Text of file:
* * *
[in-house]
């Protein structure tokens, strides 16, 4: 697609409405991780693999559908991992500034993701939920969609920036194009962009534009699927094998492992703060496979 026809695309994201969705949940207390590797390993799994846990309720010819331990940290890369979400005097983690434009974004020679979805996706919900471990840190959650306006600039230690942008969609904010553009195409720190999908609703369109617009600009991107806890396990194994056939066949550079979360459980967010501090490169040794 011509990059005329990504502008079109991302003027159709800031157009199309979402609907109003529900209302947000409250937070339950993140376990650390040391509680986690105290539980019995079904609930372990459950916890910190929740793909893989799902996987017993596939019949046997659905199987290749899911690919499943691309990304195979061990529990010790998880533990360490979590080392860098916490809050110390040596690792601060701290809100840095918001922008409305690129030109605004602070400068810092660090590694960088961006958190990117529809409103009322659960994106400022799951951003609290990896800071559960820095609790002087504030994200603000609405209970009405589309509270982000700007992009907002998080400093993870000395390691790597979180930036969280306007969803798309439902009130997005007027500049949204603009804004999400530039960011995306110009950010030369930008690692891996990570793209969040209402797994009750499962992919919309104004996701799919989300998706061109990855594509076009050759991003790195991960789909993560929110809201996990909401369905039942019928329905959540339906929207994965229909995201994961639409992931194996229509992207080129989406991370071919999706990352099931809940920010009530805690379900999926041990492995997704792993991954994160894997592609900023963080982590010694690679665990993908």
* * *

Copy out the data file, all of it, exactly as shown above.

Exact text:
[in-house]
């Protein structure tokens, strides 16, 4: 697609409405991780693999559908991992500034993701939920969609920036194009962009534009699927094998492992703060496979 026809695309994201969705949940207390590797390993799994846990309720010819331990940290890369979400005097983690434009974004020679979805996706919900471990840190959650306006600039230690942008969609904010553009195409720190999908609703369109617009600009991107806890396990194994056939066949550079979360459980967010501090490169040794 011509990059005329990504502008079109991302003027159709800031157009199309979402609907109003529900209302947000409250937070339950993140376990650390040391509680986690105290539980019995079904609930372990459950916890910190929740793909893989799902996987017993596939019949046997659905199987290749899911690919499943691309990304195979061990529990010790998880533990360490979590080392860098916490809050110390040596690792601060701290809100840095918001922008409305690129030109605004602070400068810092660090590694960088961006958190990117529809409103009322659960994106400022799951951003609290990896800071559960820095609790002087504030994200603000609405209970009405589309509270982000700007992009907002998080400093993870000395390691790597979180930036969280306007969803798309439902009130997005007027500049949204603009804004999400530039960011995306110009950010030369930008690692891996990570793209969040209402797994009750499962992919919309104004996701799919989300998706061109990855594509076009050759991003790195991960789909993560929110809201996990909401369905039942019928329905959540339906929207994965229909995201994961639409992931194996229509992207080129989406991370071919999706990352099931809940920010009530805690379900999926041990492995997704792993991954994160894997592609900023963080982590010694690679665990993908």